On Friday 23 September, 2016, Miri Keren and Maree Foley represented WAIMH at a United Nations (UN) meeting in Geneva. The meeting was a special a Day of General Discussion on Child Rights and the Environment. Miri and Maree attended this meeting as part of WAIMH’s initiative on the Rights of Infants. This article reports on the day.
Prior to this meeting, Kai von Klitzing (President of WAIMH) with Board members had written a letter to Mr Mezmur (Chairperson, United Nations Committee on the Rights of the Child (CRC)). This letter outlined the goals of WAIMH and our wish to engage in conversation about the role of infant mental health as an under represented dimension of child rights. In addition, Kai had also introduced us electronically to Prof. Dr. Jörg Maywald (Berlin) and Lothar Krappmann (former member of the CRC).
The day was scheduled for 9 am to 4 pm. Upon arrival at the UN we first had to clear security. At the UN security check point we were administered identity cards that gave us access to the UN premises. The UN is a huge complex. It comprises a web of buildings as well as the international flag corridor at the front entrance. It was exciting and daunting to be there. We both agreed it was wonderful to be there together representing WAIMH.
As we were at the UN in good time before the meeting stated we had an opportunity to view an art exhibition that was running in conjunction with the meeting. The exhibition presented work from the Terre des Hommes International Federation, a leading Swiss child relief agency (https://www.tdh.ch/en).
The exhibition was called: Empowering children to create a healthy environment. The artists were children from the PATH Welfare Society (https://www.pathwelfaresociety.com); a recipient organisation of support from the Terre des International Federation.
During the day meeting we met with Mr Mezmur in person just after his opening address. He advised us that the WAIMH letter had been forwarded to the CRC Bureau. He also said he would make sure it was placed on their agenda and took note of WAIMH as an organisation. He also made a special effort to seek us out after lunch to reassure us that he had received the letter and passed it on and that he held us in mind.
It was super to meet Jörg in person. We had just talked with Mr Mezmur who in turn pointed us out to Jörg. We had a very enjoyable encounter with Jorge and he generously offered very helpful suggestions to help us navigate a pathway within the UN system.
- In his view, many of the people who deal with the child rights convention, while very knowledgeable also needed to be more explicitly knowledgeable about the unique needs and rights of infants;
- That WAIMH endeavour to find a child rights expert with an interest in infants/young children to represent each continent; and
- When the day comes and we have a joint WAIMH and CRC committee meeting (probably in Geneva) that we could have a half day preparation meeting, before this meeting. He also said he would be happy to join us.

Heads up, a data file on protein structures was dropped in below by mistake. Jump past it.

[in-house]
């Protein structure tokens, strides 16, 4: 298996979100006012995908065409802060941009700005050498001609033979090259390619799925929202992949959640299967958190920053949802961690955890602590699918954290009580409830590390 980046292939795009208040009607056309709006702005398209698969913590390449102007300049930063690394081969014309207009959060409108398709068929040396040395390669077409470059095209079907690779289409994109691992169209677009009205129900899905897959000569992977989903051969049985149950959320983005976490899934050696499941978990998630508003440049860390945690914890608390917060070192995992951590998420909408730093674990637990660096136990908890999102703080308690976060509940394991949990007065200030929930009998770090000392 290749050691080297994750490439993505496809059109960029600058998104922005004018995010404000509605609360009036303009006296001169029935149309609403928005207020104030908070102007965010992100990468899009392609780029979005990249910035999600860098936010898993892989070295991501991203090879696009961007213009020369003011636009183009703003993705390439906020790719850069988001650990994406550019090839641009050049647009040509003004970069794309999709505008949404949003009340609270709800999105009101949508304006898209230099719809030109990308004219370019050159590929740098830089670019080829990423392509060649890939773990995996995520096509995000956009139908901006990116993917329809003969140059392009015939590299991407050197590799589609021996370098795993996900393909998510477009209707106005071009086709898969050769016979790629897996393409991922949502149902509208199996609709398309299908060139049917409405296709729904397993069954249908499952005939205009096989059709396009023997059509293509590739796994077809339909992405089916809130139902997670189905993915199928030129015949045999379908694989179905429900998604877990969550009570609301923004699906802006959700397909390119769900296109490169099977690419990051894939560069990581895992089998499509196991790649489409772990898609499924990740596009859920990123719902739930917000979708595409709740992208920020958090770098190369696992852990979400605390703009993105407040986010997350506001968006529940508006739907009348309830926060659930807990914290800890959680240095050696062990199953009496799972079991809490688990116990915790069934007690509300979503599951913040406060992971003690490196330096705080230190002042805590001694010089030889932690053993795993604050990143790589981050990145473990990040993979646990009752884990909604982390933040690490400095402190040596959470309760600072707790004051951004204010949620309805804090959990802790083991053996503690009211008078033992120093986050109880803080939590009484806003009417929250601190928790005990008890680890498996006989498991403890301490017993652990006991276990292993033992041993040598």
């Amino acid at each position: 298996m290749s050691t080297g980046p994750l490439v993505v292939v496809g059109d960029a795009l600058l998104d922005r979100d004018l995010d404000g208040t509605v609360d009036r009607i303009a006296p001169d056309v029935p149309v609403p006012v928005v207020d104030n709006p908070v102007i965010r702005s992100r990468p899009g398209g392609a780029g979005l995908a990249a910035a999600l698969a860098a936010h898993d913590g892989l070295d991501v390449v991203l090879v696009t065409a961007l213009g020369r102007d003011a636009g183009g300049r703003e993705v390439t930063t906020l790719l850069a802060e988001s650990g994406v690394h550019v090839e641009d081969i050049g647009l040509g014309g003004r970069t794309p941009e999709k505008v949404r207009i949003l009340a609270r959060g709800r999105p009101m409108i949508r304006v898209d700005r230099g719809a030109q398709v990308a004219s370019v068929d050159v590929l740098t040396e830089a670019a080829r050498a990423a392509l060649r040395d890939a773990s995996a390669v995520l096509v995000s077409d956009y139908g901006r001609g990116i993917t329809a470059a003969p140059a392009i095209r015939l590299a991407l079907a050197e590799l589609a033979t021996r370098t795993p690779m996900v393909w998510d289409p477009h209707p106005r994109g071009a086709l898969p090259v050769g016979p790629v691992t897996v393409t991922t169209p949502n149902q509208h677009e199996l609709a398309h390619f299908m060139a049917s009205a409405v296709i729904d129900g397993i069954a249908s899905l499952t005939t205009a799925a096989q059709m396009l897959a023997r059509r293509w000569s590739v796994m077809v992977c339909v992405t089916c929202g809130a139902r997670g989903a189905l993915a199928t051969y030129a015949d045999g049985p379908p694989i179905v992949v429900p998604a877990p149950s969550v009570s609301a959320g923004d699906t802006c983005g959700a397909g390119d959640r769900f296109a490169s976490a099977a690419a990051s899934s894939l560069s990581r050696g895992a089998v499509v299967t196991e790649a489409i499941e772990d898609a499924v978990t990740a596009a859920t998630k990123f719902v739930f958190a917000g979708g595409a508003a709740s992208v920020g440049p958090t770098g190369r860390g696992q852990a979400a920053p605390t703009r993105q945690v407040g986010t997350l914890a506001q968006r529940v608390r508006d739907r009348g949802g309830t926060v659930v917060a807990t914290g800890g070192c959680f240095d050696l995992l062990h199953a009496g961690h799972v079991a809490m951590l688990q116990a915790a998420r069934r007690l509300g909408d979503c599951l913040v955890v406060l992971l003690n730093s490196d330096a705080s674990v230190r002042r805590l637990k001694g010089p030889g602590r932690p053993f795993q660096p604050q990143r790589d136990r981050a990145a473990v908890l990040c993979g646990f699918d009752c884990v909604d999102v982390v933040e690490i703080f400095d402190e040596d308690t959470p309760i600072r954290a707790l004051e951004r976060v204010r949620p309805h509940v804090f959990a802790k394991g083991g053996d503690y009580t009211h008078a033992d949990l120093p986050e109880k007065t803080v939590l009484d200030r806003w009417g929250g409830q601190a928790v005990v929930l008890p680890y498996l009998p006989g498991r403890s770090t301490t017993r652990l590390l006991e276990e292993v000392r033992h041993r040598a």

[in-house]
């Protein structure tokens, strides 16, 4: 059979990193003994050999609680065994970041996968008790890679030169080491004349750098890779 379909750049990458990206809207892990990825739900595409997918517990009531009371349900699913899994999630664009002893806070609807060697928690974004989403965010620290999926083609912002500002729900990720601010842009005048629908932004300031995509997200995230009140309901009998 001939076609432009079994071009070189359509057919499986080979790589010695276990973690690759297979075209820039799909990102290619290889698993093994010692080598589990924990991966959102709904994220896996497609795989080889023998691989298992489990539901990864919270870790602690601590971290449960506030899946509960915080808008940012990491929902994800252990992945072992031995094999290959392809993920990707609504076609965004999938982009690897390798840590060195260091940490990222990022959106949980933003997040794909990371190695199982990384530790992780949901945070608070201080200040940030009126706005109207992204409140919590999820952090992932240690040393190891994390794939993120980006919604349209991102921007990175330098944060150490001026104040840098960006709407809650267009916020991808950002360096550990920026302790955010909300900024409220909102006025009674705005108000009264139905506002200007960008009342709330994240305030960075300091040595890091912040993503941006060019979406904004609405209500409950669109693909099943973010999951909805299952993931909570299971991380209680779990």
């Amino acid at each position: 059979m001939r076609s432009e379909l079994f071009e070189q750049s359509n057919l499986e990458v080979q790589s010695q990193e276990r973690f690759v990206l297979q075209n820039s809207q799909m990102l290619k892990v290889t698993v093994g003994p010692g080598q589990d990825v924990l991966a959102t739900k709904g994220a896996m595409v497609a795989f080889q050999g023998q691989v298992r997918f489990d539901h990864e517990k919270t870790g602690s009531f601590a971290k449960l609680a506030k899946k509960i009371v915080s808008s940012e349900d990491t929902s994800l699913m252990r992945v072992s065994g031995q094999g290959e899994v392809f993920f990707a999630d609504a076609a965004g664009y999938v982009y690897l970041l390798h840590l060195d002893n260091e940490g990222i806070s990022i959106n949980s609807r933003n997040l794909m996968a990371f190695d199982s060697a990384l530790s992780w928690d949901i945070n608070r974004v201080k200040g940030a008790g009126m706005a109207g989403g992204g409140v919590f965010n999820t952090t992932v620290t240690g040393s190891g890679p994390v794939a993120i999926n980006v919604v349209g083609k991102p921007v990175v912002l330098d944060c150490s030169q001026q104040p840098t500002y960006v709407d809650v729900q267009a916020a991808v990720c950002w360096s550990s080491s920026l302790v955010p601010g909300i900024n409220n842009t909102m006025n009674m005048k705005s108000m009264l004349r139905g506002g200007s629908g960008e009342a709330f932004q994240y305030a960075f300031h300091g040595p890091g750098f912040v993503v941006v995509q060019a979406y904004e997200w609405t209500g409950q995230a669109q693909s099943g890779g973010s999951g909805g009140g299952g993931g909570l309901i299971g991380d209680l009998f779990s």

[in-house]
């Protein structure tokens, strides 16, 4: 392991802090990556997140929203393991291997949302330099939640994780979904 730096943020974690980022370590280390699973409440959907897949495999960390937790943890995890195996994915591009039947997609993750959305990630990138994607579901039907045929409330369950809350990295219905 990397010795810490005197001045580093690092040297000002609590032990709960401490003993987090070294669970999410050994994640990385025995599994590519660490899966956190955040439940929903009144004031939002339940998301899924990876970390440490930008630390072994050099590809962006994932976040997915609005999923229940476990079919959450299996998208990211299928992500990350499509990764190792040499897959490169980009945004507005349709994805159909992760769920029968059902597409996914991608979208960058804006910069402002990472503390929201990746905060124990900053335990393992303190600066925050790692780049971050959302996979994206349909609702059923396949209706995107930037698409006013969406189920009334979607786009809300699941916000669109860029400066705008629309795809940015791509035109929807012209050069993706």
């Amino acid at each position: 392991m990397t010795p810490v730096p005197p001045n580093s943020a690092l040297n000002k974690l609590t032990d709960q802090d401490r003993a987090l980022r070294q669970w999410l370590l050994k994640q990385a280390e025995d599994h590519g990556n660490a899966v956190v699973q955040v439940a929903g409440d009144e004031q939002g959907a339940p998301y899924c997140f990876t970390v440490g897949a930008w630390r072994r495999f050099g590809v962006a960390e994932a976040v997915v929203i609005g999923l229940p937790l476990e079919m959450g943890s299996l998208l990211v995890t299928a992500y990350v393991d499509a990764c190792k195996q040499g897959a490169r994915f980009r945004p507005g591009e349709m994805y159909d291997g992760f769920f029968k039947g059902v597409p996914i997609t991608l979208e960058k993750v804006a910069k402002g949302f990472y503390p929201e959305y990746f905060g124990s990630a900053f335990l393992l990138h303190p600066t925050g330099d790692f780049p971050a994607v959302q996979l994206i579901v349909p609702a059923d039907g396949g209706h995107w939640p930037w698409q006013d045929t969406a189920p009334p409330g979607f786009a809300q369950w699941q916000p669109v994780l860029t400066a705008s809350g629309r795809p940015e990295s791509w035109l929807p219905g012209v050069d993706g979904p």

Key findings from the day
- The link between the environment and the rights of the child has not been explicitly stated. As a result, this has led to a specific recommendation to add a general comment to the CRC.
- Under 5’s were mentioned: 600,000 children under 5, die from indoor and outdoor pollution every year. 25% of all deaths of children under 5, are related to environmental toxins.
- Even though there is legislation it is often not enforced in industry and business. For example, in gold mining and the problematic corruption between government and business.
- The acknowledgement of: Nature deprivation syndrome as an effect of children’s and parents fear of playing outside due to a toxic environment such as radiation.
- There was a request from participants to place the burden of proof on those who pollute the environment and not on the victims.
- In addition to targeting interventions towards national governments and regional councils, on behalf of WAIMH we suggested to also include parents as a target of intervention. For instance, providing them with information about the impact of the environment on their child’s development.
- Children’s active participation in the committee discussion: For example, children’s participation from Africa and India related to the environmental toxins in their communities.
WAIMH and the development of Infant Rights: New actions to consider
These key findings made us think of seeking the voice of parents of infants’ about what they perceive as their rights, in different countries.
Further actions to consider include:
- To plan a meeting between WAIMH and the CRC.
- Locate a person within UNICEF in different parts of the world to help us build a relationship with regional UNICEF personnel who have a special interest in advocating for the rights of infants;
- To place more emphasis on the rights of parents of infants in our WAIMH Infant Rights statement. This would emphasize a point of difference to what is already stated in the Convention and would help abate arguments that our position on infants is redundant as it is already voiced in the current articles of the convention.
Switzerland and Israel